WDFW

Extensive Southwest Washington Poaching Operation Shocks WDFW

By Jordan Nailon / jnailon@chronline.com

Packs of hound dogs viciously ripping apart black bears. Aggressively poached cougars and bobcats. Heads lopped off of deer and elk along popular hiking trails and their bodies left behind to rot.

These are just some of the accusations resulting from a multiple year investigation utilizing wildlife enforcement agents in two states that has identified an unprecedented suspected poaching ring based out of Cowlitz County.

Wildlife officials say the poachers have illegally killed hundreds of animals, including deer, elk, bear, cougar and bobcats. The investigation began two years ago when wildlife officials in Oregon began finding the bodies of buck deer along popular trails, their heads cut off and taken presumably as trophies. 

Hidden trail cameras were set up in those areas, and last December law enforcement officials were finally able to catch two of the perpetrators in the act of poaching.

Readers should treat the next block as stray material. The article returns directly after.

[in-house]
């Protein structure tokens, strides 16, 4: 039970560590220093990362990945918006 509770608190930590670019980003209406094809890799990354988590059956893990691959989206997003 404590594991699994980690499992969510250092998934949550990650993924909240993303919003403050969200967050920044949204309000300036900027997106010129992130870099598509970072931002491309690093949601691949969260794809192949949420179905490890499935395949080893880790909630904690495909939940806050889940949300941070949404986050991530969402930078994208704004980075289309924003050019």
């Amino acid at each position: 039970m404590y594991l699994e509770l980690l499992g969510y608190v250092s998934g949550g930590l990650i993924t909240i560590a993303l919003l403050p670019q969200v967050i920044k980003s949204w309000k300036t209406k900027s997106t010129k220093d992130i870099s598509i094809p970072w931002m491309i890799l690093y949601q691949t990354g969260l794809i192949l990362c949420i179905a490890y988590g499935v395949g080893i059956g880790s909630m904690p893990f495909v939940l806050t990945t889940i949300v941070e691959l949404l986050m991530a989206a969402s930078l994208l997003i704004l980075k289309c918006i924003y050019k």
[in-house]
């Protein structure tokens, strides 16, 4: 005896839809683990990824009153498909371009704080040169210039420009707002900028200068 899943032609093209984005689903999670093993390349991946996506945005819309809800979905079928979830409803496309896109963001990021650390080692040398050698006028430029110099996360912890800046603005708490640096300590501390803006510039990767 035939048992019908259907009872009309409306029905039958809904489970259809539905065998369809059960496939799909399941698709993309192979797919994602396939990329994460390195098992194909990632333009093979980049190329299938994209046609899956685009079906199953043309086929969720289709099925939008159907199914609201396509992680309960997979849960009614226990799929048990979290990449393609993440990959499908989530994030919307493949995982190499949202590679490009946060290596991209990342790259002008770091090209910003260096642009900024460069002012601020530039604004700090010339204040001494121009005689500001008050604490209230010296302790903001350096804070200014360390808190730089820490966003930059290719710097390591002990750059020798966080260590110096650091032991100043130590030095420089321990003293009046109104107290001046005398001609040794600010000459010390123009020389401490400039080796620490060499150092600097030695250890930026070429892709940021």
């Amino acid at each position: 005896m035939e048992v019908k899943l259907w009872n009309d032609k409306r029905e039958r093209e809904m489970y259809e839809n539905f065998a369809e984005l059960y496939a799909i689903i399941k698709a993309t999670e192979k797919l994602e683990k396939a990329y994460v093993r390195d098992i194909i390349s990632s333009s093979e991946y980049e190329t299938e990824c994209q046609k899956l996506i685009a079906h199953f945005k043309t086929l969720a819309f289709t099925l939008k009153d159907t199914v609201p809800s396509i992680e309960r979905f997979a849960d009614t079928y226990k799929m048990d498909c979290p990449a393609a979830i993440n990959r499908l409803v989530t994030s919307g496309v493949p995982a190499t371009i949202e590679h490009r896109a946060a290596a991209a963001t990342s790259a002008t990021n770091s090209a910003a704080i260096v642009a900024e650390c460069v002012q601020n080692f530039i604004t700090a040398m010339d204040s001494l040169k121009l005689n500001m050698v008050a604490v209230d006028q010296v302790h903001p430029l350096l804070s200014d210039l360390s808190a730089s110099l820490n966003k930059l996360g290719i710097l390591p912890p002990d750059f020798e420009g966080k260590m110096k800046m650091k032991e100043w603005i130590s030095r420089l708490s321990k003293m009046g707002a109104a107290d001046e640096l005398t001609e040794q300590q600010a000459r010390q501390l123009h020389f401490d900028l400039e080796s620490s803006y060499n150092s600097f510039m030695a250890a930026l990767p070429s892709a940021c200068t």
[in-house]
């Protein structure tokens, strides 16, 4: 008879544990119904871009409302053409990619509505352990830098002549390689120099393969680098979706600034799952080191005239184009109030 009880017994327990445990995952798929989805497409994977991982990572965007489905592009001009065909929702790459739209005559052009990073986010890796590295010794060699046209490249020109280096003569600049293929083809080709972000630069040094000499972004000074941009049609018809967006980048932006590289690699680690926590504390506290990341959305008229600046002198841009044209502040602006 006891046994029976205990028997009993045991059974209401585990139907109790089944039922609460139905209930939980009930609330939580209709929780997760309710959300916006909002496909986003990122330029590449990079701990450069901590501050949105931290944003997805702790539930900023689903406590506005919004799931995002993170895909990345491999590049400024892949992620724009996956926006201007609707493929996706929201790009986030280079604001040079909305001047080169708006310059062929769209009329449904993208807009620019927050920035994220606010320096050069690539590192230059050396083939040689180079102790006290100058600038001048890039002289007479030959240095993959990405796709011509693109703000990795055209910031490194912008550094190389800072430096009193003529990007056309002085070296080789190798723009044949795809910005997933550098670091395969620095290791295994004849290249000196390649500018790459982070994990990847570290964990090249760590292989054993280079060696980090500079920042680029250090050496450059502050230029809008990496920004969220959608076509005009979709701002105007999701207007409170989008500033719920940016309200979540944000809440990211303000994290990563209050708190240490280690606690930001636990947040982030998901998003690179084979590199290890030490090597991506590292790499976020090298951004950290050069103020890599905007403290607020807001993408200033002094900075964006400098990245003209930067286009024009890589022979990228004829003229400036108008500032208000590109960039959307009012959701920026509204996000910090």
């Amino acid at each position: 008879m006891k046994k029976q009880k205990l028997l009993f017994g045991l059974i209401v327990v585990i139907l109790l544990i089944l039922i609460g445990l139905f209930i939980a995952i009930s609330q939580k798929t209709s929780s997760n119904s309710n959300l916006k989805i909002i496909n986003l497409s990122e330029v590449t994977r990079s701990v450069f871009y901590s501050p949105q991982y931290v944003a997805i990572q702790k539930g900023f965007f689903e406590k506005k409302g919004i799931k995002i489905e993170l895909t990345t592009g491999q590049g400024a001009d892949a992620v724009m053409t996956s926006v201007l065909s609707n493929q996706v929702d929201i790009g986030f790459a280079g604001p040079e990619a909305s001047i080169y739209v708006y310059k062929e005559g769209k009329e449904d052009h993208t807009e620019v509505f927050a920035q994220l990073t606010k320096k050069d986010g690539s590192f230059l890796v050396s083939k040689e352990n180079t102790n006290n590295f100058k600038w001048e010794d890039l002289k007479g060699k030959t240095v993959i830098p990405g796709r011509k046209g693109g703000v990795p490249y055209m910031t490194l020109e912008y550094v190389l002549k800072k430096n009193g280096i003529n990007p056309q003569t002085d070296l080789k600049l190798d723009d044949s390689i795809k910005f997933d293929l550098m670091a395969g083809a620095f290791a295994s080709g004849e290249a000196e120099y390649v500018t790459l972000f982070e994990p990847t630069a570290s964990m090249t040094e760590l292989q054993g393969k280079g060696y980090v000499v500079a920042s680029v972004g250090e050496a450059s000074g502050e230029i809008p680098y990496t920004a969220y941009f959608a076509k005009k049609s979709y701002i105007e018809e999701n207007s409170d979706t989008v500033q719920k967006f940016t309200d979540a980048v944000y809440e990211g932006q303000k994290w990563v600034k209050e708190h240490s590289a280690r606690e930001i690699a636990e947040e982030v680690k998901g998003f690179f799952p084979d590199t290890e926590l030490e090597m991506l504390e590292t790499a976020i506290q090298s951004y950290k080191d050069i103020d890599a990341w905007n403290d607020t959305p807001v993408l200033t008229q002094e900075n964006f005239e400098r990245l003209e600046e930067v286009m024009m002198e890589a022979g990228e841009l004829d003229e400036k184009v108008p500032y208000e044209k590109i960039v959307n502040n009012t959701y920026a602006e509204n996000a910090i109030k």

Using information gleaned from that preliminary sleuthing, officials wound up serving warrants in Cowlitz County that opened up a twisted treasure trove of evidence into the group’s grisly world of poaching and wasting wild animals.

“We’re digging through the evidence and trying to capture it all in a way so that someone can digest this massive amount of information that we’re going to be presenting,” said Mike Cenci, deputy chief of westside enforcement operations for the Washington Department Fish and Wildlife. Cenci admitted to playing coy about the exact location of some of the known poaching scenes at this point in the investigation, but at least one case is known to have happened as far away as The Dalles, Oregon.